Even as Amazon packages filled with copies of International Economics and the Oresteia arrived on campus, almost every Georgetown student was still missing a crucial text. If you already own a college cookbook, you can stop reading now. Go make yourself some mushroom risotto and study for midterms.
While I hate to add another required purchase to the already long and horribly expensive list of schoolbooks, a cookbook is more important than Plato. We may philosophize in class, but we eat and sleep and earn our GPAs in the cave, so Julia Child and Mark Bittman count as true scholars.
The necessity of owning a cookbook in college is less a function of training for a culinary masters program and more a function of simply feeding yourself. It’s certainly possible to live off of Ramen noodles and Easy Mac alone, but that diet is guaranteed to eventually make you sick. Most of the time, frozen meals aren’t the result of some passionate love for reheated green beans and plastic wrapped palak paneer. Microwaves are a matter of convenience, and a well-stocked freezer readily answers the eternal question: “What the fuck should I make for dinner?”
Phrasing the culinary conundrum this way is certainly crass, but when Zach Golden asked it on his website, the aptly titled whatthefuckshouldimakefordinner.com, he saved the diets of a thousand college students. The site answers its own question on a Spartan interface of large Arial text laid over a plain white background, but that’s all it needs. Every time you refresh the page, it ends the phrase “Why don’t you make some fucking…” with a different dinner idea. Even vegetarians benefit from Golden’s genius recipe-producer, as it churns out meat-free meals when you click on “I don’t fucking eat meat” at the bottom of the page.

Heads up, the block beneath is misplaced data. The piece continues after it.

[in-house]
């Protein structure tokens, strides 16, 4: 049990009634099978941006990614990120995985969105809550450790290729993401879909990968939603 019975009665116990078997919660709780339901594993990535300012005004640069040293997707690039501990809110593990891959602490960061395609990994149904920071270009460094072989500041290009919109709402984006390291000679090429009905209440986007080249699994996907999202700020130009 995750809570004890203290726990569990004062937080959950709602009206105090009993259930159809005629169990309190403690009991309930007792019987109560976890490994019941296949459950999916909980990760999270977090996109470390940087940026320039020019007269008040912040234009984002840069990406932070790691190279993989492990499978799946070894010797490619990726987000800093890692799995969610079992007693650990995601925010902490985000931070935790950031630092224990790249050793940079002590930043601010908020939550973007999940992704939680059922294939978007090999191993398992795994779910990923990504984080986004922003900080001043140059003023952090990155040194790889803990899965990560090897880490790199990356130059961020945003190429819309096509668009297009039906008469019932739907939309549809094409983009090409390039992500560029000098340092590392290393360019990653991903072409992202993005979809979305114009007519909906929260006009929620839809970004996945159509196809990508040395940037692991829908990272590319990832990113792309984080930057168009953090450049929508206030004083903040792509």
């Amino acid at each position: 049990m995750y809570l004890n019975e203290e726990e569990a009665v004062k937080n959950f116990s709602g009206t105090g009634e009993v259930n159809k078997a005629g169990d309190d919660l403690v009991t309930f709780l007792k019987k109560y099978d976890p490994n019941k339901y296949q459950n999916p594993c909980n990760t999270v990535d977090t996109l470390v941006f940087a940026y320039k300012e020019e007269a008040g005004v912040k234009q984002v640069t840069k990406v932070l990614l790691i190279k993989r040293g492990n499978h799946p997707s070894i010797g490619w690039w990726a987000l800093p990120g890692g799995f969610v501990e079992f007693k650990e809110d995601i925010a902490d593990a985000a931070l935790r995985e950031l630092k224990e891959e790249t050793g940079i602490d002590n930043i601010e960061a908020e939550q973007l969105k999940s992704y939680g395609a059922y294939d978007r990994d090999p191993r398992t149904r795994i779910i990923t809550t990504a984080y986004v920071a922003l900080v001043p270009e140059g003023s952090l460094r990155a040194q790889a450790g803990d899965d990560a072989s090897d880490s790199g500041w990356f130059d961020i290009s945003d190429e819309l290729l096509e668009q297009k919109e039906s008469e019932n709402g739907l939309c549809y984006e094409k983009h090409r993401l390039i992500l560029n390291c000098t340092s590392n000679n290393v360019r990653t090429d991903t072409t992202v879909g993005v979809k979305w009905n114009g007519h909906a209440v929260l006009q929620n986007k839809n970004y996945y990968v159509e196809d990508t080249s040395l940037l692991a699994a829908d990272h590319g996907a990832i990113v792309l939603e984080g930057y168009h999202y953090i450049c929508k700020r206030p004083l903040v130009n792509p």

The Internet overflows with recipes—Golden’s site links to hundreds of them—but a computer with a WiFi connection can never take the place of a solid cookbook. Google won’t solve a lack of culinary creativity; it will only worsen mealtime indecision by producing a million iterations of pasta salad. A good cookbook gives you plausible meal ideas, not just a list of the ingredients needed to put them together. Which is why it comes as no surprise that What The F**K Should I Make For Dinner? showed up on shelves as an ink and paper cookbook shortly after Golden launched the website.
Different cookbooks will benefit different students, but for most of us, what we keep in our dorms and apartments shouldn’t be the same as what we keep at home. I didn’t bring my Fannie Farmer cookbook to Georgetown because I don’t stock all of the ingredients its recipes call for. And unless you’re willing to buy thyme and gouda on a regular basis, encyclopedic cookbooks like Bittman’s How to Cook Everything won’t get you very far.
Instead, smaller themed and targeted cookbooks serve college students better. The Hungover Cookbook bills itself as “a gastronomic comedy, a burlesque homage to the possibility of snatching hope from failure, triumph from despair, laughter from tragedy,” and it might just prove useful on Saturday mornings.
In my Village B, I keep The I Love Trader Joes Cookbook because I can get every single semi-prepared ingredient at the same store. Even when I wander the grocery’s aisles and pick up a pastiche of snacks and fruits and starches, the cookbook never fails to make order out of my random pickings. Recipes like its asparagus tart are ridiculously easy to assemble—chopped nuts, oil, and cheese get thrown over a Trader Joe’s artisan puff pastry—but they end up looking gorgeous and professional.
College cookbooks are good for students’ wallets and stomachs. They save us from wandering aimlessly around the kitchen or impulsively walking down to Sweetgreen to grab a $10 salad between classes. So buy yourself a cookbook and you may find that college staples like André double in recipes like risotto. Now, with Leo’s as the bar, there isn’t too much to hold you back, go make some fucking dinner and happy midterms studying.
Waiting for your cookbook from Amazon, check out this easy recipe.
Adapted from Andrew Marsh’s (COL ’13) risotto:
Feeds one rower, or four NARPs (non-athletic regular people)
2 Tbsp. butter
2 cups rice
1 cup André (or dry white wine if you’re classy)
4 cups of chicken or vegetable broth
1 cup grated Parmesan
1 tsp. salt
¼ tsp. pepper
Put butter, rice, broth, and André into rice cooker. Once cooked, stir in cheese, salt, and pepper.
(For a saucepan, melt butter on low heat, add rice and André, and gradually stir in broth.
Continue stirring for about 30 minutes until all the broth is absorbed.)